Bobby Framingham is the star quarterback at Durango High School and one of the most talented high school football players in California. He's waiting on scholarship offers from big schools and hopes he'll go pro after college. On the field, his teammates are like his brothers. But off the field, he knows he's different - Bobby is gay.
Can he still be one of the guys and still be honest about who he is? And even more, if people knew, could he still get that scholarship? Bobby's not sure. After all, there are no openly gay male atheletes in any of the major college or pro sports. Can he help change that? He doesn't want to be a hero or a poster boy for gay rights - he just wants to play football - but how he handles his istuation will send a big message.
Just like in football, once Bobby's forced out of the pocket he'll have to make a play. He'll have to deal with the changing dynamics of the team and his changing relationships with his friends an family, and accept that his path to success might be more difficult, and more public, than he'd hoped.
(Summary from jacket flap)
Out of the Pocket is a surprisingly readable and relatable take on homosexuality in high school.
And I say "surprisingly" because I'm a cover judger. It looked like it might be a little too boy-ish and manly for me based on the football player and the sky and the black but it wasn't at all. It could appeal to anyone and I think that's the point. How anyone should be able to pick up a book like this and enjoy it.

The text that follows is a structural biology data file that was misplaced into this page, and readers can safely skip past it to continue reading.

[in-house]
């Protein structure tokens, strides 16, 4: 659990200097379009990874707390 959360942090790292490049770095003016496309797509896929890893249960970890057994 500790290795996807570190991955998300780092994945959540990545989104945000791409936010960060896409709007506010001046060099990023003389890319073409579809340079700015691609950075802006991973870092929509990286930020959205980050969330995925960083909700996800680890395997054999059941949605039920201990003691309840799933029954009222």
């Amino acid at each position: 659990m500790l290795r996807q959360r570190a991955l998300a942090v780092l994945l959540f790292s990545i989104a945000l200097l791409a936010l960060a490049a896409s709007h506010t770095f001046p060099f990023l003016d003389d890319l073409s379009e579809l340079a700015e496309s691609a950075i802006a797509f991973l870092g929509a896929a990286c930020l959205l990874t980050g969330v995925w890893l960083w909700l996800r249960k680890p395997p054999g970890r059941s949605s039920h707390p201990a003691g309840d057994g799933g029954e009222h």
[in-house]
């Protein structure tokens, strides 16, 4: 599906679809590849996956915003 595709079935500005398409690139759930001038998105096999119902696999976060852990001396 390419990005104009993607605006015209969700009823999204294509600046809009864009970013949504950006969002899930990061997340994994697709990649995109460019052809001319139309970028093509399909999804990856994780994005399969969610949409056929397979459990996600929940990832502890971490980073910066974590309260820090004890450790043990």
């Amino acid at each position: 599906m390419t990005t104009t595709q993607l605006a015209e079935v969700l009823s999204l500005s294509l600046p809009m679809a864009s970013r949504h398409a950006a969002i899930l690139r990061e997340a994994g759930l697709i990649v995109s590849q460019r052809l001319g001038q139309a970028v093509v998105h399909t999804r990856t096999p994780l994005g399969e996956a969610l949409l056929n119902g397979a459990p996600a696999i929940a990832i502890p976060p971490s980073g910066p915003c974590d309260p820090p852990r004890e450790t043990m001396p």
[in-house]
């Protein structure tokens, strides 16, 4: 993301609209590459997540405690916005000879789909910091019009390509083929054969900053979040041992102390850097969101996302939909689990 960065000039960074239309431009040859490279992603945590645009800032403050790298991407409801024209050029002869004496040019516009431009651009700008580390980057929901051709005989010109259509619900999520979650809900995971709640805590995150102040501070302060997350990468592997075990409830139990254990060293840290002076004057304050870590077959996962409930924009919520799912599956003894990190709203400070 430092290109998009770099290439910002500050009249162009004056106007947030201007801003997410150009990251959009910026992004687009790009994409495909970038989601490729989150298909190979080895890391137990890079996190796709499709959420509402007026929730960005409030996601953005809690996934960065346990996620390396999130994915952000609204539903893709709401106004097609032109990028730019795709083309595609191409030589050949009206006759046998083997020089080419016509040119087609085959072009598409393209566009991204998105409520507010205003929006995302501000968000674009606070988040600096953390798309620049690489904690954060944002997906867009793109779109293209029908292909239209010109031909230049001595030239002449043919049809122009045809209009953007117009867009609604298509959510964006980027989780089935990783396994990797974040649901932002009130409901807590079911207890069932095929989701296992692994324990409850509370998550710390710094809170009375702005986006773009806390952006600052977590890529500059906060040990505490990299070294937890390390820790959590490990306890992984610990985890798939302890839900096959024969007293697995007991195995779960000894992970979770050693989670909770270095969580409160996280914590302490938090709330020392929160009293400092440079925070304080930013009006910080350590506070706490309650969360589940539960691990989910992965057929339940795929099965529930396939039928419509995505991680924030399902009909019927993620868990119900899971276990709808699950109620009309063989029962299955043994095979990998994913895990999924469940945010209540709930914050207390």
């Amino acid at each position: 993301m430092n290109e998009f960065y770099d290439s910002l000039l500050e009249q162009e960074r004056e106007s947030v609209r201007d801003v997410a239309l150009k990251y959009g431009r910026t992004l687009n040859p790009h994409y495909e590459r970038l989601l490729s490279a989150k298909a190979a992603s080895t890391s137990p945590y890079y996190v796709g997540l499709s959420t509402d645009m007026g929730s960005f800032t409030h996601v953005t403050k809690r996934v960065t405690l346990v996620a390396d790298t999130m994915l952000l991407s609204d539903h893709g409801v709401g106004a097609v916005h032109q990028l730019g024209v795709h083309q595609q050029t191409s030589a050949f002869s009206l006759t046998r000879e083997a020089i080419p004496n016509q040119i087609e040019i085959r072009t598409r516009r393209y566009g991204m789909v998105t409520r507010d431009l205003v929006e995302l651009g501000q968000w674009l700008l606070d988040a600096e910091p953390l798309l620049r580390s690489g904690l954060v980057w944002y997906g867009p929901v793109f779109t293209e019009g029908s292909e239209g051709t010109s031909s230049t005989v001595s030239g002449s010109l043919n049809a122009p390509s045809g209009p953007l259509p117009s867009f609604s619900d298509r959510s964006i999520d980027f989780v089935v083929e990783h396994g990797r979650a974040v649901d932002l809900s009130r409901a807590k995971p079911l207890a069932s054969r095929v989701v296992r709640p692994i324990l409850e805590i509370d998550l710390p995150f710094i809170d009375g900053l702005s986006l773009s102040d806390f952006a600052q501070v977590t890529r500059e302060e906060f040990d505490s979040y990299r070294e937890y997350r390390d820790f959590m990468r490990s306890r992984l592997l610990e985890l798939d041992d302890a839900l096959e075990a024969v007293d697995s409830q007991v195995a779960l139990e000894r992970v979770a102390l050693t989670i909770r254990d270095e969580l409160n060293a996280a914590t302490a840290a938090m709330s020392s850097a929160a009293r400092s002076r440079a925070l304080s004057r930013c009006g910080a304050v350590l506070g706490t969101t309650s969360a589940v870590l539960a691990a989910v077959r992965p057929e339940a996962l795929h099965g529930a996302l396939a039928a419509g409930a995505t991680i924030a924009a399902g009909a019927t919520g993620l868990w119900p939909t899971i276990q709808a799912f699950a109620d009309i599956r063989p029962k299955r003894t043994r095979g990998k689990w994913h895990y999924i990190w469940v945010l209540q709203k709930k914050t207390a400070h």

I actually like the fact that the cover is marketed at guys because I know a guy or two who could stand to read a little more about homosexuality.
One of the things that really impressed me about Out of the Pocket was how realistic it was. Bill Konigsberg wasn't afraid to tackle all of the stupid stereotypes and idiot high school jock guys head on. Jokes, slurs, and crudeness, all included. It added personality and "real-ness" to the football guys and made it even more dynamic when Bobby came out and had to deal with their crap. Nothing was sugar-coated or brushed over. It was all laid out on the table and dealt with in a methodical manner.
I also like the statements that some of the characters made to Bobby.
"Bobby, you're a cool guy. Who cares if you're gay or straight? It's all the same, I mean, either way you love someone. That's all there is to it."
And amen to that.
There were a few tiny things that could have been improved about the book. I wish there had been a little more depth - I would've liked to hear more of Bobby's opinions and thoughts about the events. There wasn't enough of that. I also think that a few of the side characters, like Carrie, would've been fun to learn more about. Their backgrounds and personalities could've been hashed out more.
But overall, I think that this was a solid novel that dealt with a real life issue in a way that's simple and understandable. I applaud the author for that.